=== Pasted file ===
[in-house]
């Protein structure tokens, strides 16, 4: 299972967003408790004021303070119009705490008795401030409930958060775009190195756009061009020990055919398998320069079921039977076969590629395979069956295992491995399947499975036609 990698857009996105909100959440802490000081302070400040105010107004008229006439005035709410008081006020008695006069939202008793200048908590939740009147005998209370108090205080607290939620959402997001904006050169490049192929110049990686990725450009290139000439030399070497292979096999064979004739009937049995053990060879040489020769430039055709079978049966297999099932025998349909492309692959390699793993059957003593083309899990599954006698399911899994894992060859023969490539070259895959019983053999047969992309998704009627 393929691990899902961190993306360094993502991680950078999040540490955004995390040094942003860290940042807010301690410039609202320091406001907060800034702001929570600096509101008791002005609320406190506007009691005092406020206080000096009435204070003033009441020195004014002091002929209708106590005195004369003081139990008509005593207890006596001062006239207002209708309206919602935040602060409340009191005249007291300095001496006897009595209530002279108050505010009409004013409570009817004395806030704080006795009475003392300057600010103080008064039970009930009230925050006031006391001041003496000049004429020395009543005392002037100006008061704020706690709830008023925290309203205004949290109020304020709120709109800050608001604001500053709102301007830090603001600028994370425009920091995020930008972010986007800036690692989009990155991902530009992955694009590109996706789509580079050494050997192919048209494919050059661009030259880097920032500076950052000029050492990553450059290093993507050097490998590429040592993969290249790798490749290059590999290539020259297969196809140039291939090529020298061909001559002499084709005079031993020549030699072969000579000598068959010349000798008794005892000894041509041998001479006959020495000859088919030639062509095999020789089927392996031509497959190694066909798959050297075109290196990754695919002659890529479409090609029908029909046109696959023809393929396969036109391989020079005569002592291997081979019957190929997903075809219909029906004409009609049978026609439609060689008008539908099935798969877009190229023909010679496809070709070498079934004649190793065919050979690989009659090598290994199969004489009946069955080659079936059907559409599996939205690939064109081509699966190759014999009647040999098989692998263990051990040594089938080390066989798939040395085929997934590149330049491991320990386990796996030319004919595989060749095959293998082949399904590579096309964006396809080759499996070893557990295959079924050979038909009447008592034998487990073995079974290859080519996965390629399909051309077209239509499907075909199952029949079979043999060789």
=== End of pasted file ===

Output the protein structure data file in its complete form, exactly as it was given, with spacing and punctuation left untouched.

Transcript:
[in-house]
């Protein structure tokens, strides 16, 4: 299972967003408790004021303070119009705490008795401030409930958060775009190195756009061009020990055919398998320069079921039977076969590629395979069956295992491995399947499975036609 990698857009996105909100959440802490000081302070400040105010107004008229006439005035709410008081006020008695006069939202008793200048908590939740009147005998209370108090205080607290939620959402997001904006050169490049192929110049990686990725450009290139000439030399070497292979096999064979004739009937049995053990060879040489020769430039055709079978049966297999099932025998349909492309692959390699793993059957003593083309899990599954006698399911899994894992060859023969490539070259895959019983053999047969992309998704009627 393929691990899902961190993306360094993502991680950078999040540490955004995390040094942003860290940042807010301690410039609202320091406001907060800034702001929570600096509101008791002005609320406190506007009691005092406020206080000096009435204070003033009441020195004014002091002929209708106590005195004369003081139990008509005593207890006596001062006239207002209708309206919602935040602060409340009191005249007291300095001496006897009595209530002279108050505010009409004013409570009817004395806030704080006795009475003392300057600010103080008064039970009930009230925050006031006391001041003496000049004429020395009543005392002037100006008061704020706690709830008023925290309203205004949290109020304020709120709109800050608001604001500053709102301007830090603001600028994370425009920091995020930008972010986007800036690692989009990155991902530009992955694009590109996706789509580079050494050997192919048209494919050059661009030259880097920032500076950052000029050492990553450059290093993507050097490998590429040592993969290249790798490749290059590999290539020259297969196809140039291939090529020298061909001559002499084709005079031993020549030699072969000579000598068959010349000798008794005892000894041509041998001479006959020495000859088919030639062509095999020789089927392996031509497959190694066909798959050297075109290196990754695919002659890529479409090609029908029909046109696959023809393929396969036109391989020079005569002592291997081979019957190929997903075809219909029906004409009609049978026609439609060689008008539908099935798969877009190229023909010679496809070709070498079934004649190793065919050979690989009659090598290994199969004489009946069955080659079936059907559409599996939205690939064109081509699966190759014999009647040999098989692998263990051990040594089938080390066989798939040395085929997934590149330049491991320990386990796996030319004919595989060749095959293998082949399904590579096309964006396809080759499996070893557990295959079924050979038909009447008592034998487990073995079974290859080519996965390629399909051309077209239509499907075909199952029949079979043999060789």